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Meteor Wakes Up Pacific Northwest

A meteor about the size of a computer monitor flashed across the Northwest sky early Thursday, setting off booms that stunned witnesses.

"There was some question as to whether it was a piece of space junk burning up, but it was not," said Geoff Chester, a spokesman for the Naval Observatory in Washington, D.C. "As far as I've been able to figure out, it was simply a rock falling out of the sky, as they are wont to do on occasion."

Chester said it was a type of meteor called a bolide, one that appears like a fireball in the sky, and was about the size of a small piece of luggage or a computer monitor.

Nothing unusual was detected on National Weather Service radar, and authorities also ruled out aircraft problems or military flight tests.

Toby Smith, a University of Washington astronomy lecturer who specializes in meteorites, said the skybursts were reported over a wide area around 2:40 a.m.

Witnesses along a 60-mile swath of the Puget Sound region from the Tacoma area to Whidbey Island and as far as 260 miles to the east said the sky lit up brilliantly, and many reported booms as if from one or more explosions.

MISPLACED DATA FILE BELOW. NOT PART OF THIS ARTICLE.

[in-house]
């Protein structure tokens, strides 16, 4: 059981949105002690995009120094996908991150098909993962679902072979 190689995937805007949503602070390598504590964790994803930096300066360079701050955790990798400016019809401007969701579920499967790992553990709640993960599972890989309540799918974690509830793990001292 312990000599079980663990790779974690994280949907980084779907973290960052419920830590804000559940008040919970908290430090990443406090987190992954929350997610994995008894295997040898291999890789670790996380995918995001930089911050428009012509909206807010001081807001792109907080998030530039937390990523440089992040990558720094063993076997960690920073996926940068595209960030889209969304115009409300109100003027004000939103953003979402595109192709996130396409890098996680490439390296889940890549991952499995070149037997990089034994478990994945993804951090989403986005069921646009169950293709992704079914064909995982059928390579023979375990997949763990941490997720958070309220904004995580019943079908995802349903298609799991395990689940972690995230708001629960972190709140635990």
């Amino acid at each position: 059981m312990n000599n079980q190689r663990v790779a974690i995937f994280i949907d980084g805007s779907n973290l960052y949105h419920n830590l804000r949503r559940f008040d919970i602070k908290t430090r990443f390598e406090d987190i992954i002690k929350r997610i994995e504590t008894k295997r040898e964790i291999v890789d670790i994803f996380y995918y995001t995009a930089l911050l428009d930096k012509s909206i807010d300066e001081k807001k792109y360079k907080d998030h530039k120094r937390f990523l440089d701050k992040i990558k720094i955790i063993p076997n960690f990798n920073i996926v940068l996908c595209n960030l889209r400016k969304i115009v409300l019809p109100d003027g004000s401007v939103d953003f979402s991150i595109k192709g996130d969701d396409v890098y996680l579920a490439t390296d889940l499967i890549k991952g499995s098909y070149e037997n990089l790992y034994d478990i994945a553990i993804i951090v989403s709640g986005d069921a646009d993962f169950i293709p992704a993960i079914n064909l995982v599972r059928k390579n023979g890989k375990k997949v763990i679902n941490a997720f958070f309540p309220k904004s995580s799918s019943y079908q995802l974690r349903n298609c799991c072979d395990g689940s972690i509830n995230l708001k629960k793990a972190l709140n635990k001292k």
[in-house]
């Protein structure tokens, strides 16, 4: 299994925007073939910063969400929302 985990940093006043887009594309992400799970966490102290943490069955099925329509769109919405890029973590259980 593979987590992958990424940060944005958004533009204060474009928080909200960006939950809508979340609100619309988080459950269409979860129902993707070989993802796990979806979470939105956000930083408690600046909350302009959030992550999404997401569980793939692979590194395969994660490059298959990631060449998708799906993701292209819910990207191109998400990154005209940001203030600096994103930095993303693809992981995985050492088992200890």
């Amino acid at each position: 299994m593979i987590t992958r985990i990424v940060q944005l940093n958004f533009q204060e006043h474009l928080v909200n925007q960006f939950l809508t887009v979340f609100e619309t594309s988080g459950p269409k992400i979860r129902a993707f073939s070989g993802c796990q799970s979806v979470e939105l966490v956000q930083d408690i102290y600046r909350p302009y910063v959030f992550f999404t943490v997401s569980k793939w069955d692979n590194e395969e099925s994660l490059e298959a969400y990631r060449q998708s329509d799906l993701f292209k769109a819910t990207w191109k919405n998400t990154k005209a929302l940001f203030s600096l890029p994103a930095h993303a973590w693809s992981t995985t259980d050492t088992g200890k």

Reactions by callers to CBS Radio affiliate KIRO-AM varied widely.

A man from northwest Montana described it "like a transformer blowin' up."

"I heard the rumble, and then I felt the whole house shake, and I thought, 'Oh, an earthquake, huh?'" said a caller from the Seattle area.

A trucker in British Columbia, 550 miles north of Seattle, said he saw "a flash of light. It just lit up the mountain ridges, and the first thing I thought of was al Qaeda."

"I saw this flash of light, and then I heard a pop-pop-pop and then the house kind of creaked — it was bizarre. It was kind of scary," said another Seattle-area woman calling the radio station.